Call it chain maille or call it jump ring jewelry – either way, the technique is easy and the results are stunning! This necklace, based on a Japanese motif, is a great beginner project. It doesn’t take too long to complete, doesn’t involve contortionist positions to make the motifs (we’ll save that brand of fun for another time), yet uses several techniques that you can apply to make lots of different designs. Let’s do it!
Skill Level: Easy – However, results improve with practice, so use an inexpensive wire if this is your first attempt with jump ring jewelry.
Time Required: A few hours – easily started/completed in a day or weekend.
|Wire||Dead Soft (my preference) or half hard. Do not attempt to make jump rings using full hard wire, as they will be very brittle and susceptible to breaking. If desired, you can anneal wire to regain its malleability. Gauges 21, 20, and 18 are most commonly used. I used 20 gauge wire for this project. See this table if you need millimeter equivalents. Used most of a 25-foot package of 20-ga copper wire.|
|Wire Cutters or Jeweler’s (Hack) Saw||If you are using wire cutters, make sure they make a flush cut on at least one side. If you are using a saw, make sure the blade can cut the metal you are using.|
|Mandrel||You can purchase mandrels or use skewers, chopsticks, knitting needles, dowels, or anything else that you can wrap the wire around and then slide off as a coil. Here’s a table of mandrel sizes and the rings that will result. Try rods with different shapes for non-round jump rings.|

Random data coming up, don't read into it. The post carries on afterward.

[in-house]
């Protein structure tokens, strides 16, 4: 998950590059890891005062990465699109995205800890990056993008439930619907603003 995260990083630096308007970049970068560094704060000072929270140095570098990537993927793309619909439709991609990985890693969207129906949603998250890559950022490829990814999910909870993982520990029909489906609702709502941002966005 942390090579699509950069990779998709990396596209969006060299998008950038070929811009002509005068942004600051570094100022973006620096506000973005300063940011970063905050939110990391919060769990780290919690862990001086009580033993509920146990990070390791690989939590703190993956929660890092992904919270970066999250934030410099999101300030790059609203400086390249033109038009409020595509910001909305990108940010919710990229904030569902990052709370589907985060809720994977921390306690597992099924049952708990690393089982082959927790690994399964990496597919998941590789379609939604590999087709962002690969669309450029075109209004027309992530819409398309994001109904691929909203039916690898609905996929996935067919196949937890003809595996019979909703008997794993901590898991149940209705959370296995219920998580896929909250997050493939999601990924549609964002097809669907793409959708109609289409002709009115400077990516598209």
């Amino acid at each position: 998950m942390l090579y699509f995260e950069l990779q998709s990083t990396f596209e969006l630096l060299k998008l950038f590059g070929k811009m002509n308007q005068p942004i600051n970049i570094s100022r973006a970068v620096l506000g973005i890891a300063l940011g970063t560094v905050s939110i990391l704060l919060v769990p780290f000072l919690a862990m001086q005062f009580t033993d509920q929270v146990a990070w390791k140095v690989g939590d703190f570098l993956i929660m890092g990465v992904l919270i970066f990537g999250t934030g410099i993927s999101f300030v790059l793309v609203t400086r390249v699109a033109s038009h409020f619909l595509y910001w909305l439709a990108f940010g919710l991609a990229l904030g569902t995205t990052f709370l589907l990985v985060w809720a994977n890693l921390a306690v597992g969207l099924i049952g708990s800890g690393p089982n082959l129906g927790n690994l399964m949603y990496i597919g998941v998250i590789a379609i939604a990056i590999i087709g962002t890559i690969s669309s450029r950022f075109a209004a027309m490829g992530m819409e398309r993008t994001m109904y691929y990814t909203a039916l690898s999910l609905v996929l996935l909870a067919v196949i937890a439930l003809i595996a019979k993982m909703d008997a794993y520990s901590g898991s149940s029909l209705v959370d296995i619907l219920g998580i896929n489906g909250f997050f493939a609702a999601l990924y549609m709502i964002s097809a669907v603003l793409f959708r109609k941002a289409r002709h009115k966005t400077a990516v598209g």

|Two sets of smooth and flat jaw pliers||It’s theoretically possible to do it with one pair, but you will save a lot of wear/tear on your fingers if you use two sets instead of fingers for opening/closing j-rings. I can’t open/close the smallest jump rings with my fingers.|
|Clasp||I made my own using 18 gauge wire. It’s best to use a large diameter wire for a clasp, such as 16 or 18.|
Here’s a look at the materials I used for this project. First, buy or make the jump rings. You will need three sizes. I used 20 gauge wire with three sizes of jump rings, with internal diameters of approximately 8 mm, 5.5 mm, and 2.5 mm. You can experiment with different diameter rings (different shapes, if you like!) and different gauges of wire. If you change the wire gauge, remember that as your wire gets thicker, you need to be more careful to check that the smaller rings will accommodate the larger rings. As your wire gets thinner (larger gauge number or smaller millimeter number), the rings will get weaker and more prone to opening or change shape. Once you have the rings, the Japanese motifs are assembled first, then they are attached with a simple jump ring chain to make the desired length. The clasp and dangles (optional) are added last.
First, assemble the Japanese motifs. The motifs use the largest and smallest rings only. Close the largest jump rings. If desired, solder or fuse them closed. You will need 6 large rings for each motif (assuming you make it 3 rings, descending to 2 rings, descending to 1 ring). Open up a lot of the smallest jump rings. They will be used to join closed rings of the other two sizes. I’ve laid out the large rings for a single motif. I like to make the ‘rows’ of the motifs first and join the rows on the diagonal after they have been completed.